Sunday, 25 March 2012

AgiSoft PhotoScan

I'm impressed by this piece of work by former Birmingham Landscape Archaeology and GIS master's student Lawrence Shaw demonstrating the archaeological use of AgiSoft's PhotoScan photographic modelling software.  This nice demonstration of the software is of rock art found at Al Jassasiyah, Qatar and is compiled from eight different photographs taken from a pole.  OK, not landscape, but I'm very impressed by the fidelity of the model.  PhotoScan can output models derived from appropriate photographs in a variety of 3D object formats as well as those suitable for  digital elevation models.  I for one will be downloading the demo version to take it for a run, maybe at a bit of appropriate landscape, as well as the more usual objects and structures.

Lumion 3D

I've recently stumbled upon Lumion 3D visualization software, courtesy of the Digital Urban blog.  The free version of Lumion produces stunning output and can import greyscale heightmaps (from ArcGIS) and building and object models in collada format, exported from SketchUp. Output is in the form of high quality still images or rendered movies, the free version of the software adds a watermark in the top left corner. 

Above is a great example of the results achievable with the free version, this movie won the 2011 Lumion competition gaining a prize of $I0000 and a free copy of the software.  I have yet to see an easier to use piece of visualization software and I recommend immediate download and playing in time for the 2012 competition!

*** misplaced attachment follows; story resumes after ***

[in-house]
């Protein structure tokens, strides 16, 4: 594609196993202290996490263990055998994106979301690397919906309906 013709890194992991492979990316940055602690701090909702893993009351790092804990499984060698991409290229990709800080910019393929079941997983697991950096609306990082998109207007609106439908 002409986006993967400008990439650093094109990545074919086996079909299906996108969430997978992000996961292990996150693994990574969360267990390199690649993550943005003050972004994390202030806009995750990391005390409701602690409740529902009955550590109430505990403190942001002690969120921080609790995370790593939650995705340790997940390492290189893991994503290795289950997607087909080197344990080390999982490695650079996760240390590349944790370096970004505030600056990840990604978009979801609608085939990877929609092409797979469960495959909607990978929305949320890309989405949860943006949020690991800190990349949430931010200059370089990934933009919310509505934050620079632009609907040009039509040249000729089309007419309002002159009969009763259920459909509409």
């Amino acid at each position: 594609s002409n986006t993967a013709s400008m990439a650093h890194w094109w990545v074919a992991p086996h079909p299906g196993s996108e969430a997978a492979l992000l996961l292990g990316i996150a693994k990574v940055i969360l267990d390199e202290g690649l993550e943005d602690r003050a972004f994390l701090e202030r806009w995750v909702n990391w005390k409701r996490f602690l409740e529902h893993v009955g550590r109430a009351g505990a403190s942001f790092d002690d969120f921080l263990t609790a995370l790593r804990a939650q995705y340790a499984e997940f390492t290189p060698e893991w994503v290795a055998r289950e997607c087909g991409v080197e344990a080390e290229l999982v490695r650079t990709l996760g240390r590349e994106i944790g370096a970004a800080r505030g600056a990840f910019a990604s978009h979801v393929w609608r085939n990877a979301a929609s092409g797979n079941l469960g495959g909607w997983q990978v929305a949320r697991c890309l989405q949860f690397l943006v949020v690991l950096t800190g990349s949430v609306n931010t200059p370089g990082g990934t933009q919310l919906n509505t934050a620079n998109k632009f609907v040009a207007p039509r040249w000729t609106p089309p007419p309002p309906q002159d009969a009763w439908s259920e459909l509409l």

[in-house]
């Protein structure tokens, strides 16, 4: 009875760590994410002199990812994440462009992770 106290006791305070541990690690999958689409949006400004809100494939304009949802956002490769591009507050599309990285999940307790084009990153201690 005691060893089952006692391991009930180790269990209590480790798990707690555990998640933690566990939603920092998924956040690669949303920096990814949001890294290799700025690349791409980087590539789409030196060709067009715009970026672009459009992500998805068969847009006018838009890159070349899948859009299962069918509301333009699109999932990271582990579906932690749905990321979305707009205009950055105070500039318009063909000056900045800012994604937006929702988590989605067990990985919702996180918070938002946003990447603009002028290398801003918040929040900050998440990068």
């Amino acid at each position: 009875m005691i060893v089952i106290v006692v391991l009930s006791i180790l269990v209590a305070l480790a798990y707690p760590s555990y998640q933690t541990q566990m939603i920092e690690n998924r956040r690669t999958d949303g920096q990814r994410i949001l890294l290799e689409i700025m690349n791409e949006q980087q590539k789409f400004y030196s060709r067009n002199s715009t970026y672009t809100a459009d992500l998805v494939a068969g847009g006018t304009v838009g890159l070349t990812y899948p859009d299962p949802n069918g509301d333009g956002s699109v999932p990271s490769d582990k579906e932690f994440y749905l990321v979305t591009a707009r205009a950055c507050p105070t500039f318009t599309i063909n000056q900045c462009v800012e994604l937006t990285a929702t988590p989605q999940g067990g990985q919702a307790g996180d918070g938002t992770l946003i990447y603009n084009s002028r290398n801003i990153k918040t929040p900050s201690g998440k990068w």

Tuesday, 20 March 2012

Outerra and Mirror Worlds

I'm grateful once again to the sharp-eyed Jack Hanson for pointing me, via New Scientist towards Outerra. Occupying a nice somewhere between Google Earth and Second Life, Outerra is a planetary rendering engine, allowing "seamless planet rendering from space down to the surface."

This is an interesting development, a true virtual world, unlike Google Earth for example which as an amalgam of remotely sensed data merely warehouses digital representations of the real world.  I'm put in mind of David Gelernter's Mirror Worlds - there are endless interesting possibilities.

The free technical demo is certainly impressive and there is considerable potential here for visualizing one's own data using the sandbox tools provided as part of the paid for version.